“Missiles may kill terrorists. But, I am

convinced that good governance is what

will kill terrorism.”

–UN Secretary General Mr Ban Ki Moon

Addressing the General Assembly

Thematic Debate, April 2015

Six years after its initiation, the National Counter Terrorism Authority (NACTA) – an ambitious directorate formulated to lead Counter Terrorism (CT) efforts within the country – continues to remain dormant. The purpose of establishing this directorate under NACTA was to setup a Centre for coordination and intelligence sharing among the 26 spy and law enforcement agencies in Pakistan, to enhance their abilities to curb acts of terrorism. But despite having been established through an act of Parliament in 2009, the legal status of the organization remained ambiguous until the passing of the ‘NACTA Bill’ on April 11th, 2013, which finally provided a legal basis for the directorate to conduct its operations.

NACTA also came to be designated as the focal organization for national security under the National Internal Security Policy (NISP) 2014-2018, approved by the Government of Pakistan on 25th of November, 2013. Undeniably, the principles upon which NACTA was established were honorable; to collaborate with international actors on areas like CT, to develop a national de-radicalization program with the support of partner institutions, and to provide a holistic counter terrorism strategy by implementing NISP, in true letter and spirit, with the help of Provincial Governments, Law Enforcement Agencies (LEAs), and intelligence agencies. Furthermore, one of the core objectives of NACTA was to carry out specialized research relevant to terrorism and extremism, to appoint a committee of experts from Government and non-Government organizations for deliberations in areas related to the mandate and functions of the Authority as well as to prepare and circulate appropriate documentation on the basis of these consultations and research. Unfortunately, however, that is not what has transpired.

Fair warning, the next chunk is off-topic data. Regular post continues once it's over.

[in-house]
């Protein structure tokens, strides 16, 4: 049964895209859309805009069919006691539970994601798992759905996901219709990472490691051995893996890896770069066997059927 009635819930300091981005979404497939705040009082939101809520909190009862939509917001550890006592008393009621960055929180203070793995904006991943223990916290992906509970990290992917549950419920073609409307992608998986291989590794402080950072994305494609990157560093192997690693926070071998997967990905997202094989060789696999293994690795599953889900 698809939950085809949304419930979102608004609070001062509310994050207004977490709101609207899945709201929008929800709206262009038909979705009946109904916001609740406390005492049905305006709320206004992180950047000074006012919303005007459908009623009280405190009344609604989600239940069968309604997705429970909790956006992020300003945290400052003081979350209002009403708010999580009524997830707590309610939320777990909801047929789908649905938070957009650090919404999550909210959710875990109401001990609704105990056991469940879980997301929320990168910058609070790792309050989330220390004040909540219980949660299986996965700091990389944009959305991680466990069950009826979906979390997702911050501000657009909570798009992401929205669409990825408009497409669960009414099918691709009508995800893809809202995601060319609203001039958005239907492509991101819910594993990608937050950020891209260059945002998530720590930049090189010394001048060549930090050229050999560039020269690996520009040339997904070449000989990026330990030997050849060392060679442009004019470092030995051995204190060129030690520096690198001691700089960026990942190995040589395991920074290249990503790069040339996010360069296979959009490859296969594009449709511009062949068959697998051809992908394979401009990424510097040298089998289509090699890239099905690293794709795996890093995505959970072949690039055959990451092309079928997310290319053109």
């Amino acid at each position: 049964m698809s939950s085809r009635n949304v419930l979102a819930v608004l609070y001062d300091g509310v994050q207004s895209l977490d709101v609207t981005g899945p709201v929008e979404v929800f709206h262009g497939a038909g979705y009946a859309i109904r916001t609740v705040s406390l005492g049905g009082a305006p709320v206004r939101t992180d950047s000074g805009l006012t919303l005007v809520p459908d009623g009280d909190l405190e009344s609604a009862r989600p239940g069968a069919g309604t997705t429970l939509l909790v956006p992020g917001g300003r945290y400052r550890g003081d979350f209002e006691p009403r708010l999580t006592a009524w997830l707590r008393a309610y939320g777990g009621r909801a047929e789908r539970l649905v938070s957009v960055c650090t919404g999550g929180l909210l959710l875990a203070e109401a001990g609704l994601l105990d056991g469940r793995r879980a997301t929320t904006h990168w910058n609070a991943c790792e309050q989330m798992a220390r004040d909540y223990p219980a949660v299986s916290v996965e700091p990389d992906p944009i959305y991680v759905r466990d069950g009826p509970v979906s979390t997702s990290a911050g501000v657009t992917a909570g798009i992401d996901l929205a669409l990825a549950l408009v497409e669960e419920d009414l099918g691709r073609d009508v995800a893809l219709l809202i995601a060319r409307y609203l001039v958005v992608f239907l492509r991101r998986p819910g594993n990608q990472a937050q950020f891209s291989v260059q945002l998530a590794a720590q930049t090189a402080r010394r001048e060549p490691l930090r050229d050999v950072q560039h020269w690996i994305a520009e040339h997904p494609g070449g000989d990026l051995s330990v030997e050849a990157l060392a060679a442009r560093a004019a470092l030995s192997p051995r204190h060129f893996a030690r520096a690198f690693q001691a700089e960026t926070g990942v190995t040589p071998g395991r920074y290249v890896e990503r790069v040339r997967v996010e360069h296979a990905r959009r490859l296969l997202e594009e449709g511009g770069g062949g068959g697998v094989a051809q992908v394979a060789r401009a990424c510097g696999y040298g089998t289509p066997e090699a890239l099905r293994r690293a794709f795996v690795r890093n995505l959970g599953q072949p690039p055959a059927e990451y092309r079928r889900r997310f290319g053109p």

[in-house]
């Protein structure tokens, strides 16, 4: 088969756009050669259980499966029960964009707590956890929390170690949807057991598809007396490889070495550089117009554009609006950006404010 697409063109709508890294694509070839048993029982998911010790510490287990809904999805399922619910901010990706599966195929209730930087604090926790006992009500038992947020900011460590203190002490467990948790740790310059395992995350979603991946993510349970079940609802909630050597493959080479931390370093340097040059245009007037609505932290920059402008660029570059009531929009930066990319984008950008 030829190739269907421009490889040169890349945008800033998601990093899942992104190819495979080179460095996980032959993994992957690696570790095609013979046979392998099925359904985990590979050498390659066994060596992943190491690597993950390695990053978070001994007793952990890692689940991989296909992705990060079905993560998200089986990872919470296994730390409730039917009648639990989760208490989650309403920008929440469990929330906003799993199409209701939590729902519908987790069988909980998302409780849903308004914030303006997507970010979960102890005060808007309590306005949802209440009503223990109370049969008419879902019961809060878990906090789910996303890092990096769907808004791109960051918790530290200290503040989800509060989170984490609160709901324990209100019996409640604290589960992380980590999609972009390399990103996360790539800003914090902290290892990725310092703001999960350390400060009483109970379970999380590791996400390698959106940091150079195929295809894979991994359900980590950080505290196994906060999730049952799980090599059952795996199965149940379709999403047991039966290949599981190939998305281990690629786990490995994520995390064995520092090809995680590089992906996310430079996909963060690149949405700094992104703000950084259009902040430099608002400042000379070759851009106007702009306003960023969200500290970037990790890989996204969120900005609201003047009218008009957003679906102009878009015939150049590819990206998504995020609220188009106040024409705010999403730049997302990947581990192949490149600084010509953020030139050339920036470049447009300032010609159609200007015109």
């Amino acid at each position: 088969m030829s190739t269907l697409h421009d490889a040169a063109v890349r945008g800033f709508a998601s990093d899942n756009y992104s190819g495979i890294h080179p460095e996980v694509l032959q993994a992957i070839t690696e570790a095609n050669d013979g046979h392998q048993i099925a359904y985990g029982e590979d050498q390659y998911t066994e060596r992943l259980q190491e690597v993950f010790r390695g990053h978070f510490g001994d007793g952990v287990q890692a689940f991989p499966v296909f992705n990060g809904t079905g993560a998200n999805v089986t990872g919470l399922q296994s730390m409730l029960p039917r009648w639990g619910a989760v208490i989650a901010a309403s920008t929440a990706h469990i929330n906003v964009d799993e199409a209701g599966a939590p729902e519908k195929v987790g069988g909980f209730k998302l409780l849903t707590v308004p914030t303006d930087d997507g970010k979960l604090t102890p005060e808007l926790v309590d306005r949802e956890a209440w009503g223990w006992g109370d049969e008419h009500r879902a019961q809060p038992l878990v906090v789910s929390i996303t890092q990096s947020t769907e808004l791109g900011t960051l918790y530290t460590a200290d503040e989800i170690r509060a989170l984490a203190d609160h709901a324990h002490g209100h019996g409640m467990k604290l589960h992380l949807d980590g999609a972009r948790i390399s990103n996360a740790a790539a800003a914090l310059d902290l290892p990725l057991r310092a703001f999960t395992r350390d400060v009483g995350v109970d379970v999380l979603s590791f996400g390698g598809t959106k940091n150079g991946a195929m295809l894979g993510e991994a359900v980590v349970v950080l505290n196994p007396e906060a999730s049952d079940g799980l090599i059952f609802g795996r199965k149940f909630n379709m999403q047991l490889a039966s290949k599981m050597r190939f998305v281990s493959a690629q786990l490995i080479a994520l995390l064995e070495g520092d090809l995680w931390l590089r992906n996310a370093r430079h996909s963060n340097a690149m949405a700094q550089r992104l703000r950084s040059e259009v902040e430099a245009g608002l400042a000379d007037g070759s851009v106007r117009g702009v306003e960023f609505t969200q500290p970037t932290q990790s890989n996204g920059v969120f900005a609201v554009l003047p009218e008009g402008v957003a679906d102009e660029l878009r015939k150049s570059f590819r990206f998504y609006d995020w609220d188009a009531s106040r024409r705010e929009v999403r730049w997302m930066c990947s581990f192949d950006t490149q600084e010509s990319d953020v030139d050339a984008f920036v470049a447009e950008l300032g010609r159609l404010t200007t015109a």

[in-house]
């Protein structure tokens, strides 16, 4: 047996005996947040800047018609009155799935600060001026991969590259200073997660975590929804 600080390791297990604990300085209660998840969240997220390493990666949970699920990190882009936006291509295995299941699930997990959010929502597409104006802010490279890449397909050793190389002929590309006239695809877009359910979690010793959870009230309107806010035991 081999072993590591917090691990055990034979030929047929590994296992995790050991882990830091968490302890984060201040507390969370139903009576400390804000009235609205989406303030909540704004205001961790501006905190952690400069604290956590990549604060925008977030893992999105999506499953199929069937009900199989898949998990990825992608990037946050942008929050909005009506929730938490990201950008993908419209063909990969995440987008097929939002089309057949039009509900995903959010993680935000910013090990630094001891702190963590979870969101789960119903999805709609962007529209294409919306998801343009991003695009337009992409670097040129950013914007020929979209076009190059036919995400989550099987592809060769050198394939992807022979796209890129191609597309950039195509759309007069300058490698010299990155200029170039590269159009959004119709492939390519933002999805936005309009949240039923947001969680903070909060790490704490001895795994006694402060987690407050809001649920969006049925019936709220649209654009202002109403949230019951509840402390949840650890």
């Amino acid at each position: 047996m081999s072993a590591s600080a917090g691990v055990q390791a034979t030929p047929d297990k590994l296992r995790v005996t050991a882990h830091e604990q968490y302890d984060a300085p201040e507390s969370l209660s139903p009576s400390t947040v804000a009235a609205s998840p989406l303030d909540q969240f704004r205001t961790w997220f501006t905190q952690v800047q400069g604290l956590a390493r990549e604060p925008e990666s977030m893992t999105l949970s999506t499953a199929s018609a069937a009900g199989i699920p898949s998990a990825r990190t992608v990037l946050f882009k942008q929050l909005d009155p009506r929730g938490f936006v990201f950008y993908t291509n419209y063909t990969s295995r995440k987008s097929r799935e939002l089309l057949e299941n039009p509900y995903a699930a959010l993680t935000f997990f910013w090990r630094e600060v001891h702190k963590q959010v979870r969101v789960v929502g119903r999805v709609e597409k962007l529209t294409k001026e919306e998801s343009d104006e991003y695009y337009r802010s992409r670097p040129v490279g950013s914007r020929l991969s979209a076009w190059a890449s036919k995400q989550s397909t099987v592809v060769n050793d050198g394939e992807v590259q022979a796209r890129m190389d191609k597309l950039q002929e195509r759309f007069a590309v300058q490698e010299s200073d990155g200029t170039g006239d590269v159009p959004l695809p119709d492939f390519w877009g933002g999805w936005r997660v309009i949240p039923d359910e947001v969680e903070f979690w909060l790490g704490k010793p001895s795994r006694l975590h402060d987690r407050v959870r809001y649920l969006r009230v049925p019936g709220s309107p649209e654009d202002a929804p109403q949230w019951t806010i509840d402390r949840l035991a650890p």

NACTA, which was placed fourth on the agenda of the much-discussed National Action Plan, today is merely another redundant body with little say in the formulation or implementation process of policies related to extremism and counter terrorism. Rife with controversies, legal challenges and ambiguity of status, and faced with discontinuity in policies and lack of funding, the ambitious body of NACTA has become an entity which will probably never function fully.

NACTA could have played the role of a premium institution, leading both CT and CE research, mechanisms and strategies in the country and enhancing implementation and monitoring via interdepartmental coordination. Its unique central coordination abilities ought to have allowed it to identify vulnerable areas in addition to providing assistance to law enforcement agencies. NACTA’s abilities to strengthen law-enforcement in the country’s existential fight against terrorism and extremism has became overshadowed by this plethora of challenges.

The position of ‘National Coordinator’ or the head of NACTA, has been occupied by five people in the last two years only. The task of National Coordinator is to execute and monitor policies implemented by NACTA, but regrettably, the body has not been able to formulate anything. Against the present 300 posts in the anti-terror body, the current strength is just 57 which again highlights its incompetence.